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Mission Of Love: Rosa Parks Unveils Inclusive Playground

Mark Flores

When students at Lexington’s Rosa Parks Elementary headed back to school this week, they were greeted by a new playground. But the recently-installed equipment has one new feature that sets it apart from others in the community.

Three years ago Rosa Parks parent Mark Flores noticed the playground left his son, who uses a walker to get around, with few options during recess.

"What used to happen was the kids with special needs who couldn't access the equipment would have to sit on the sidelines and then their friends would have to make a choice. Do I go play with the rest of the able-bodied kids on the equipment or do I go hang out with my friend who has special needs that can't get to that equipment?" he says.

So Flores embarked on what he calls a “mission of love,” helping pool funds – from a $10,000 Christopher Reeve Foundation grant to lemonade stand money – in an effort to create a more fun space where no one was left out.

"I heard stories of kids basically collecting money and putting it in their piggy banks and then turning it over to the playground fund," he remembers.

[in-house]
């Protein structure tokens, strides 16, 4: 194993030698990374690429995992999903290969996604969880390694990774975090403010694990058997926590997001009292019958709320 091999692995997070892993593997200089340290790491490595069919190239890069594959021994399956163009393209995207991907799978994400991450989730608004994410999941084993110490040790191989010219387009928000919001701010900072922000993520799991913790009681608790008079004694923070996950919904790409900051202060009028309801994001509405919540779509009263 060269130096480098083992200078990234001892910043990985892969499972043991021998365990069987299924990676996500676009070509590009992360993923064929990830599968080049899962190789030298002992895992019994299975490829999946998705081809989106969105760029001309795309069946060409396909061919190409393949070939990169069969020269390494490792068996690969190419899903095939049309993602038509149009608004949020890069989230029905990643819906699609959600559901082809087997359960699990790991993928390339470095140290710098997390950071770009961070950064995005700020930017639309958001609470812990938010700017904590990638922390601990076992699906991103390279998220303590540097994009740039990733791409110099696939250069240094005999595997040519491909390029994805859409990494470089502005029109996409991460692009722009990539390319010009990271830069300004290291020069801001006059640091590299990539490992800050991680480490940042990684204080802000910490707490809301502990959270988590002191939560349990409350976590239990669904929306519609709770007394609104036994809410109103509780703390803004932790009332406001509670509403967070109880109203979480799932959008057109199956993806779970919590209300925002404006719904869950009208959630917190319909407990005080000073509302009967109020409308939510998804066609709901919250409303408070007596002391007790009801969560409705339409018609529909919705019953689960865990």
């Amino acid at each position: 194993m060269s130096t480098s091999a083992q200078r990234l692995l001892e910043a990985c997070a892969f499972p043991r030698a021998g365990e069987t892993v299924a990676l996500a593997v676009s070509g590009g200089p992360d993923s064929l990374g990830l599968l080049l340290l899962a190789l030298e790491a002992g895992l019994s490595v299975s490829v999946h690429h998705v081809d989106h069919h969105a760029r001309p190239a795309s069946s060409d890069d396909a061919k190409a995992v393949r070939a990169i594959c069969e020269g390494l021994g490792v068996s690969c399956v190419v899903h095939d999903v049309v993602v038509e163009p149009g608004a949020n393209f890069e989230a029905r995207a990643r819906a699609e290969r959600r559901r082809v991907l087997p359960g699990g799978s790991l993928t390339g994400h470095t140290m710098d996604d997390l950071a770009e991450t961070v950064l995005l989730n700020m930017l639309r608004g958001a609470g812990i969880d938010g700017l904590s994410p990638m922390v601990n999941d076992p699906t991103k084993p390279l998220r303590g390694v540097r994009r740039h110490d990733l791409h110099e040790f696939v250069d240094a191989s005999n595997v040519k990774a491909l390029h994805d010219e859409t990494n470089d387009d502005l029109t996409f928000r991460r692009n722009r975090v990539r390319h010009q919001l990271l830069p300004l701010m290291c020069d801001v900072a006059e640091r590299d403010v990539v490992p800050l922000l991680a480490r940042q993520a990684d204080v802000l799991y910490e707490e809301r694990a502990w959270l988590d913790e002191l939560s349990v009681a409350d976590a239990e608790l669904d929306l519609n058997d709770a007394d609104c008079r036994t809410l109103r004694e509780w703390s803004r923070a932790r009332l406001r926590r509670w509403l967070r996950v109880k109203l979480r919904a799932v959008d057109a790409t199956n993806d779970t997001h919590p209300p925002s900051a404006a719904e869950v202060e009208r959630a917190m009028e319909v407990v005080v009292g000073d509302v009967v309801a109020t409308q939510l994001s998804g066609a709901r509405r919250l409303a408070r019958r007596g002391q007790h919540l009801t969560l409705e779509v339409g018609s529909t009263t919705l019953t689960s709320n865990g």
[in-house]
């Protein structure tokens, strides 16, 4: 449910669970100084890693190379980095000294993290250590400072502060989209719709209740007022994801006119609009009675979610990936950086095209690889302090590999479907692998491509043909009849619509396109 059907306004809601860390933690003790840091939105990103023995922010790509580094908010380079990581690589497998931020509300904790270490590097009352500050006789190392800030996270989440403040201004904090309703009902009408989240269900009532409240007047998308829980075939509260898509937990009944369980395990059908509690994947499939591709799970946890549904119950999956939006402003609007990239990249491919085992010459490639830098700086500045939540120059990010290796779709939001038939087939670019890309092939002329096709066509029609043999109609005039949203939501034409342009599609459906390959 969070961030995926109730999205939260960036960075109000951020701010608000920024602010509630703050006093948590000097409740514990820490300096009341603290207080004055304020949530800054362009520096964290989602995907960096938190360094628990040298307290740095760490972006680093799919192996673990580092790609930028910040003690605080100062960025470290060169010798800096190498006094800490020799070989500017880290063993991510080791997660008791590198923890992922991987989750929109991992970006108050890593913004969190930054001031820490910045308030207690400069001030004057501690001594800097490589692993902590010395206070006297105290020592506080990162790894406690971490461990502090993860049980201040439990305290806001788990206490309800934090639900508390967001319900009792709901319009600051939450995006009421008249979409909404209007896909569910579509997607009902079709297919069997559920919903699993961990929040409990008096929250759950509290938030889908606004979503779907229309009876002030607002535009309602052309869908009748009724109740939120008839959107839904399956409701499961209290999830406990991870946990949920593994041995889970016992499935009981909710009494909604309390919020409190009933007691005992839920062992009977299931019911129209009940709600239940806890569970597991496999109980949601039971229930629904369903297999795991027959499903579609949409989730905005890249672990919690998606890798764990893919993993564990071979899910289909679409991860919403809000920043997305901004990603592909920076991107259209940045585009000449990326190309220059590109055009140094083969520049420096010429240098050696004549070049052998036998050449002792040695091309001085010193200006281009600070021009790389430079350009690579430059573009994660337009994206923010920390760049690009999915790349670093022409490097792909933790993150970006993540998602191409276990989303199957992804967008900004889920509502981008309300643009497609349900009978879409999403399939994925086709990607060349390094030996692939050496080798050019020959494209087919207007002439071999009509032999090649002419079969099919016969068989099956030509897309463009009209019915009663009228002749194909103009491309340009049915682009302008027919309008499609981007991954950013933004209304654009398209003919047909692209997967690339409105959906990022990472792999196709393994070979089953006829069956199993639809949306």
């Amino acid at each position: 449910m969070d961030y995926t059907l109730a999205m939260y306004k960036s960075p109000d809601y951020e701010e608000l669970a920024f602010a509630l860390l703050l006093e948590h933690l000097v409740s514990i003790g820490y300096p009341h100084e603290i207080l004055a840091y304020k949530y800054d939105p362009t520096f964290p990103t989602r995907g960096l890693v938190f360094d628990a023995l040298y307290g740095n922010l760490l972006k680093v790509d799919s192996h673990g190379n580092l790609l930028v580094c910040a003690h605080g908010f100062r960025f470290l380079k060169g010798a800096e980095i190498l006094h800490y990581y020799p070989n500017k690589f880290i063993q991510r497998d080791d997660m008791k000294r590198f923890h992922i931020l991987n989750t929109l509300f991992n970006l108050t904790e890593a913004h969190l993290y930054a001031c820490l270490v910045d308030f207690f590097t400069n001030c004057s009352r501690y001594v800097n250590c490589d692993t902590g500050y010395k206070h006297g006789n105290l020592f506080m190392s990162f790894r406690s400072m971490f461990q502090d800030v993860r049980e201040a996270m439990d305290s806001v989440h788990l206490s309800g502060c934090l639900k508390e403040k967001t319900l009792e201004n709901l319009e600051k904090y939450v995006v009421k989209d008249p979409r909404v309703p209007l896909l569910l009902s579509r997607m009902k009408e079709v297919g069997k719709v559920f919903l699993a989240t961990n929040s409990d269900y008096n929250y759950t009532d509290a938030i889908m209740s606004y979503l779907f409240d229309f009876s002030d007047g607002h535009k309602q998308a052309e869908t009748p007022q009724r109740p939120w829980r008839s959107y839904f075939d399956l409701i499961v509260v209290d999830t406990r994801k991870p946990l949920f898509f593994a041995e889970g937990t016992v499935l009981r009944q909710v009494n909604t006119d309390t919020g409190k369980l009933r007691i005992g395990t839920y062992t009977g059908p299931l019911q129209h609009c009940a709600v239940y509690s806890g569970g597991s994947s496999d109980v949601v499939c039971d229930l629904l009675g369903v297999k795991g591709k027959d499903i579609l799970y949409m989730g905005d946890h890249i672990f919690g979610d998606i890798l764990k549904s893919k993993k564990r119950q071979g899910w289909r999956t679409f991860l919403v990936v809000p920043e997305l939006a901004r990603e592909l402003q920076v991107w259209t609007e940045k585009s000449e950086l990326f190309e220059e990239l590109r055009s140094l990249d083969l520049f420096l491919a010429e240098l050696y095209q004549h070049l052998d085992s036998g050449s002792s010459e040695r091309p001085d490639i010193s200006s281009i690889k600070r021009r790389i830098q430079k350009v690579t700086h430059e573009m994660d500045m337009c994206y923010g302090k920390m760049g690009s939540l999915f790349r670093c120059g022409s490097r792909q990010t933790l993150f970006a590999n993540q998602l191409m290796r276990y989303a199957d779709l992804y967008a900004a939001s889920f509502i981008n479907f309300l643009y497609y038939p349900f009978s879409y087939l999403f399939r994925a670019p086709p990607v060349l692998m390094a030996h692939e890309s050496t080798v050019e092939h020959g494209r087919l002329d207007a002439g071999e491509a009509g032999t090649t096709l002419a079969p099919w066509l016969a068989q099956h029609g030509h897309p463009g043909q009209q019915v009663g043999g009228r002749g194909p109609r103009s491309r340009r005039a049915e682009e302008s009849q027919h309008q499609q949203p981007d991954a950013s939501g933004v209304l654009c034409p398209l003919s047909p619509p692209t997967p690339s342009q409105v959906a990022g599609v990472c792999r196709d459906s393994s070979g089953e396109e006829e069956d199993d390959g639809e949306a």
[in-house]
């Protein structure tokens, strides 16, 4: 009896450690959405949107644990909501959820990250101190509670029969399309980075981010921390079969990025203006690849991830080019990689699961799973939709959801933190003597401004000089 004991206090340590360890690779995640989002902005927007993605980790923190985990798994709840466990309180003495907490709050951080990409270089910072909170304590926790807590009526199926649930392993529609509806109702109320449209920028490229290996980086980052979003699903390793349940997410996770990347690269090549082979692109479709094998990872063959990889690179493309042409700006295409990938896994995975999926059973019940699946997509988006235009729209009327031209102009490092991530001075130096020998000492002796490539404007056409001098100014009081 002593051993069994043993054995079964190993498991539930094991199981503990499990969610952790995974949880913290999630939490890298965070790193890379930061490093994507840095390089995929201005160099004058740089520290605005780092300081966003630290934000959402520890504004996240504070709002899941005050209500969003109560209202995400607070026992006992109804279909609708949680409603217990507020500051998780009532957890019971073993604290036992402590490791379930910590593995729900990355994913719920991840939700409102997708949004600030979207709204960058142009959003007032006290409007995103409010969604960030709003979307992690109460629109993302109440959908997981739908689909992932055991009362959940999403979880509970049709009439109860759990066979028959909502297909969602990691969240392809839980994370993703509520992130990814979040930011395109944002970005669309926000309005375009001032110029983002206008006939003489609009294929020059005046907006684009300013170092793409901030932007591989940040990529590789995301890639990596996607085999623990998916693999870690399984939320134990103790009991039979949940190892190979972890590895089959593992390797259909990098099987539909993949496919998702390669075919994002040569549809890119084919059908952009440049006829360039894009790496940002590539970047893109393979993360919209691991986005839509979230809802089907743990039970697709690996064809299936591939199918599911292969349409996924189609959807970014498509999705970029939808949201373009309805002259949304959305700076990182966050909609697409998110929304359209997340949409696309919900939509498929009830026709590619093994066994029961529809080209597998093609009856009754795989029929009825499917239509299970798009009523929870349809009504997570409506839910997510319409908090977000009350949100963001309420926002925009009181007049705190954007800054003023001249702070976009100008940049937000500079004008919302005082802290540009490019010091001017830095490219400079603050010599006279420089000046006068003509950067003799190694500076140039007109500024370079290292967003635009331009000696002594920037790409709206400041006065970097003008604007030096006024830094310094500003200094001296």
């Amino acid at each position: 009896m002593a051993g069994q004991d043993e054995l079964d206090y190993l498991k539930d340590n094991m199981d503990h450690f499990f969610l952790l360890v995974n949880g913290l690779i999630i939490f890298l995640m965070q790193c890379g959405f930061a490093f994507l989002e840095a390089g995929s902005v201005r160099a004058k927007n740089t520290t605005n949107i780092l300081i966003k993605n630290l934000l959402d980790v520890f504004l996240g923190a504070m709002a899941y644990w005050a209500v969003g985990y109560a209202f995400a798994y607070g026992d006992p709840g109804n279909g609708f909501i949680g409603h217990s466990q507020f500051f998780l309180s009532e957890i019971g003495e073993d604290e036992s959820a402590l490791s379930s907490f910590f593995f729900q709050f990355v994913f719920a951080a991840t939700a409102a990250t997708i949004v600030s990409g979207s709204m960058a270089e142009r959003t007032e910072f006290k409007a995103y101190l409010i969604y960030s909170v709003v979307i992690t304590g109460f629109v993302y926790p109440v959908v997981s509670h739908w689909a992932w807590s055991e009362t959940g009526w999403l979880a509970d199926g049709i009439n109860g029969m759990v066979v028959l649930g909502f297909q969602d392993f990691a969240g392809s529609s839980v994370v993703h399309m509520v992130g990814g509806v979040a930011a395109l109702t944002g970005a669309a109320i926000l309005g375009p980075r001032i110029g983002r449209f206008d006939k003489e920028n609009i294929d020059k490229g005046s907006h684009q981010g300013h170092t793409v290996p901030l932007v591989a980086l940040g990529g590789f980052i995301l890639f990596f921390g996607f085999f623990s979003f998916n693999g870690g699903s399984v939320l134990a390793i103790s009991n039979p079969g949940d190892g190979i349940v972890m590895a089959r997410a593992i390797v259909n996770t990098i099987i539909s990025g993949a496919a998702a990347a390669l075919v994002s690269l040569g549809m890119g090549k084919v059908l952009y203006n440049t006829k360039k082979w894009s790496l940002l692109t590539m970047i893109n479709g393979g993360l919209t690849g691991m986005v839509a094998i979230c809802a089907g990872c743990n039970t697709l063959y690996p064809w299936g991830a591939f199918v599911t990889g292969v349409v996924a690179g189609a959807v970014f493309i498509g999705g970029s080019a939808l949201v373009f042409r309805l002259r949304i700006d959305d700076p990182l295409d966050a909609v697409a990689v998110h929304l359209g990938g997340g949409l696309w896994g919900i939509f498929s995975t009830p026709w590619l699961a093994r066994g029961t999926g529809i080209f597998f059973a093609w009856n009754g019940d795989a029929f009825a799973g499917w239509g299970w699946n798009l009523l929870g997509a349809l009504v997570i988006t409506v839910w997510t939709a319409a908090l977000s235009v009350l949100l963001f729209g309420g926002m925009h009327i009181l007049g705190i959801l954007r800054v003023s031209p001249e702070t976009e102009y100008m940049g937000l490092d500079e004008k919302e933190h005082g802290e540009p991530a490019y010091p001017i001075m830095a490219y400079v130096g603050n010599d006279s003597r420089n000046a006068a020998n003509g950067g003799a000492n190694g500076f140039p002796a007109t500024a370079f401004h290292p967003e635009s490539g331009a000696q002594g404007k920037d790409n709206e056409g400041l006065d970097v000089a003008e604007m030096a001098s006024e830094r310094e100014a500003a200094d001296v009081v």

The result is a brand new $60,000 playground, complete with ramps and a special surface to accommodate walkers and wheelchairs.

"It's important for the development of the children. It's important for everybody, whether or not you're special needs or able-bodied An atmosphere of inclusion is frankly beneficial to all students," he says.

Flores will part of the group cutting the ribbon Friday at 6 p.m. He says he hopes the move spurs other schools and parks planners to consider following suit.

Josh James fell in love with college radio at Western Kentucky University's student station, New Rock 92 (now Revolution 91.7). After working as a DJ and program director, he knew he wanted to come home to Lexington and try his hand in public radio.